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Effects of the ground surface temperature anomalies over the Tibetan Plateau on the rainfall over northwestern China and western Mongolia in July

Zhou, Yang, Yang, Ben, Zhao, Yong, Jiang, Jing, Huang, Anning, La, Mengke
Theoretical and applied climatology 2018 v.134 no.1-2 pp. 645-667
heat, latent heat, models, rain, specific humidity, surface temperature, topographic slope, China, Mongolia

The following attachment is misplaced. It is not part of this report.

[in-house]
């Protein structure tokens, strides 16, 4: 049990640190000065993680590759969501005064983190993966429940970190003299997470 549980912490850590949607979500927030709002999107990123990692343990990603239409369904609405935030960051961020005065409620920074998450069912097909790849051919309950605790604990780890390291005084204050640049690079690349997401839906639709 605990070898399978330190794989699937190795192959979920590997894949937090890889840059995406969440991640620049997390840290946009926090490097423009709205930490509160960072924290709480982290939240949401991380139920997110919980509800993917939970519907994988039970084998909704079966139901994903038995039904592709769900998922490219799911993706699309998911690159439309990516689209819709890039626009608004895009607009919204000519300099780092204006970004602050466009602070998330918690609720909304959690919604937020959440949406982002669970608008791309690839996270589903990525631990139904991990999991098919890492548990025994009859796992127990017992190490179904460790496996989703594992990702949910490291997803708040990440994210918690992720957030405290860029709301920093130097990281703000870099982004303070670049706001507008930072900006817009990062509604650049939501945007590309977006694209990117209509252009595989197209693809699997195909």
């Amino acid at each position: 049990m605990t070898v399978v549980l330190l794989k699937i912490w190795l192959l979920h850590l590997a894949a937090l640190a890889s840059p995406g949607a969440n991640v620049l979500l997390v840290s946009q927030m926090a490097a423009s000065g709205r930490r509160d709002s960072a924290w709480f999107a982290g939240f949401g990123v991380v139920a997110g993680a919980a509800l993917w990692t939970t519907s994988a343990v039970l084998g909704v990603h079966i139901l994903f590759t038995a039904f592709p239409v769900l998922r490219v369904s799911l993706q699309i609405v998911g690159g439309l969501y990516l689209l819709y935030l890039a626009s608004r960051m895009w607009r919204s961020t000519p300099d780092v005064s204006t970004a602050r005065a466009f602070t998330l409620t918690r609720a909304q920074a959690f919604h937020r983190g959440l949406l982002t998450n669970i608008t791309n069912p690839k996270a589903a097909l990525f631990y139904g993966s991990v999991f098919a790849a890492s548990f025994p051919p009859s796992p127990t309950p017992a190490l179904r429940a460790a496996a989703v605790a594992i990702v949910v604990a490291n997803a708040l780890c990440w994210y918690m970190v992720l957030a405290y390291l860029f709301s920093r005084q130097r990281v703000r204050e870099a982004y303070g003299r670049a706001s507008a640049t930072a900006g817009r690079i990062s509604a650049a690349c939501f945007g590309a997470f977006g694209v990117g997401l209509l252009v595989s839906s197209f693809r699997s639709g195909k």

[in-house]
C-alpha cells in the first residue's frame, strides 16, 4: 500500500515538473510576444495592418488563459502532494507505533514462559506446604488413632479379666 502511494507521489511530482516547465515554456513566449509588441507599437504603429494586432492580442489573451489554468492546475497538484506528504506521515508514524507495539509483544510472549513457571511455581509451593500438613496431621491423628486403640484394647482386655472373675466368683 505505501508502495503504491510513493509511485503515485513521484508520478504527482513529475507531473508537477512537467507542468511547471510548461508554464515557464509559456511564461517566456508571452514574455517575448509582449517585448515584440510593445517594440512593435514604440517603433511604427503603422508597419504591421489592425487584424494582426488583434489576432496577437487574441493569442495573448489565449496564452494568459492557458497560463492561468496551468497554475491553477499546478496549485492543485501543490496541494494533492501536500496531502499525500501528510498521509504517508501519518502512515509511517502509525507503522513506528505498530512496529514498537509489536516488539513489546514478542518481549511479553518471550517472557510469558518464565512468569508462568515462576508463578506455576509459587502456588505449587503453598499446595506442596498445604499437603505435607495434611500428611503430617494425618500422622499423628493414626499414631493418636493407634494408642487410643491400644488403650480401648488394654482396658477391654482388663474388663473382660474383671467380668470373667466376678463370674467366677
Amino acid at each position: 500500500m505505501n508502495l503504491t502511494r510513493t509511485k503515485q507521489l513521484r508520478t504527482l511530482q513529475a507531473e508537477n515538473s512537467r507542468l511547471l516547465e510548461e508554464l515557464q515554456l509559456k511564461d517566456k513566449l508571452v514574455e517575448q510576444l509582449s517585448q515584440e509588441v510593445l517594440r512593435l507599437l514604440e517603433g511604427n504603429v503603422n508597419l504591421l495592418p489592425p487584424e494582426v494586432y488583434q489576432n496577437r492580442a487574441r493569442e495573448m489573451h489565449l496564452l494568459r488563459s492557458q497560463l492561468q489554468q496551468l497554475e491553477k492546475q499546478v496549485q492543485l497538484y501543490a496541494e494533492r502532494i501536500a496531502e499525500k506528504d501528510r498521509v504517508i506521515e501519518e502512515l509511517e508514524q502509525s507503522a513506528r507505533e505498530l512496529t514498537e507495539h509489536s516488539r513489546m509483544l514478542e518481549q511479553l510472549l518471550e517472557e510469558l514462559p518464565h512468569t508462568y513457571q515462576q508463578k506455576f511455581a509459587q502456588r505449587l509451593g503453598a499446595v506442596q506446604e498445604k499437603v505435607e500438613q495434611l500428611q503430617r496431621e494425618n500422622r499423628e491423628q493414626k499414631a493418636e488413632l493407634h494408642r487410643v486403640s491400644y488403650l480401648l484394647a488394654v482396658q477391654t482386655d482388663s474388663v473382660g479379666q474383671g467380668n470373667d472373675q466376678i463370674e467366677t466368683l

A significantly negative interannual relationship is identified between the ground surface temperature (GTS) over the Tibetan Plateau (TP) and the rainfall over northwestern China and western Mongolia (NWC-WM) through analyzing the Chinese weather station data, GPCP precipitation, and ERA-Interim reanalysis in July during 1980–2012. This relationship is verified by the model sensitivity experiments carried out by using RegCM4.1 during 1982–2011. The positive/negative GTS forcing of three different magnitudes is added in two key regions over the TP in RegCM4.1. One of the key regions covers the central and eastern TP (denoted as TPC). The other covers the northern and north slope of the TP (denoted as TPN). The model results suggest that when the GTS anomalies in either of the two key regions are negative (positive), the rainfall anomalies over NWC-WM are positive (negative), which is consistent with observations. Furthermore, rainfall anomalies over NWC-WM are more sensitive to the GTS anomalies over the TPN region than those over the southern TP. The model results also reveal that the negative (positive) GTS anomalies over region TPN mainly cause the decrease (increase) of the latent heat release related to rainfall (surface sensible heat) and descent (ascent) over the TPN region but ascent (descent) to the north of the TP between 40° and 50° N. In addition, the specific humidity between 40° and 50° N is increased (decreased). Therefore, the increase (decrease) in specific humidity and the ascent (descent) between 40° and 50° N cause the increase (decrease) in the rainfall over NWC-WM.